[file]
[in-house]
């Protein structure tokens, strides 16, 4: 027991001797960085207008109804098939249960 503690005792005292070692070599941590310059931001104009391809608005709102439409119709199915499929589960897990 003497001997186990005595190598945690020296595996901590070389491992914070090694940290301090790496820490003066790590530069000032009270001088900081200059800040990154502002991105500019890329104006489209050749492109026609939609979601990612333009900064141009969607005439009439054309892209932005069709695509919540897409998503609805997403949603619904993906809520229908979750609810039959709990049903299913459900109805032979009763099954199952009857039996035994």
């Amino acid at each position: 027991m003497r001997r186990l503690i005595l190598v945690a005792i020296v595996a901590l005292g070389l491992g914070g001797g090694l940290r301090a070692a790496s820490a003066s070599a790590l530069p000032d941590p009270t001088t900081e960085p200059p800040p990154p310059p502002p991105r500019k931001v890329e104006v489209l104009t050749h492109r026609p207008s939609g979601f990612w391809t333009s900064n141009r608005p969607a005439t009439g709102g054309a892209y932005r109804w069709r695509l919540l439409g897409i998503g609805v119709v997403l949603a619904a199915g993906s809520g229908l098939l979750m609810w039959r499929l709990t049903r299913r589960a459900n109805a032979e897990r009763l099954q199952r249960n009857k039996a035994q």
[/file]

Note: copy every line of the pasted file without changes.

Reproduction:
[in-house]
């Protein structure tokens, strides 16, 4: 027991001797960085207008109804098939249960 503690005792005292070692070599941590310059931001104009391809608005709102439409119709199915499929589960897990 003497001997186990005595190598945690020296595996901590070389491992914070090694940290301090790496820490003066790590530069000032009270001088900081200059800040990154502002991105500019890329104006489209050749492109026609939609979601990612333009900064141009969607005439009439054309892209932005069709695509919540897409998503609805997403949603619904993906809520229908979750609810039959709990049903299913459900109805032979009763099954199952009857039996035994």
């Amino acid at each position: 027991m003497r001997r186990l503690i005595l190598v945690a005792i020296v595996a901590l005292g070389l491992g914070g001797g090694l940290r301090a070692a790496s820490a003066s070599a790590l530069p000032d941590p009270t001088t900081e960085p200059p800040p990154p310059p502002p991105r500019k931001v890329e104006v489209l104009t050749h492109r026609p207008s939609g979601f990612w391809t333009s900064n141009r608005p969607a005439t009439g709102g054309a892209y932005r109804w069709r695509l919540l439409g897409i998503g609805v119709v997403l949603a619904a199915g993906s809520g229908l098939l979750m609810w039959r499929l709990t049903r299913r589960a459900n109805a032979e897990r009763l099954q199952r249960n009857k039996a035994q």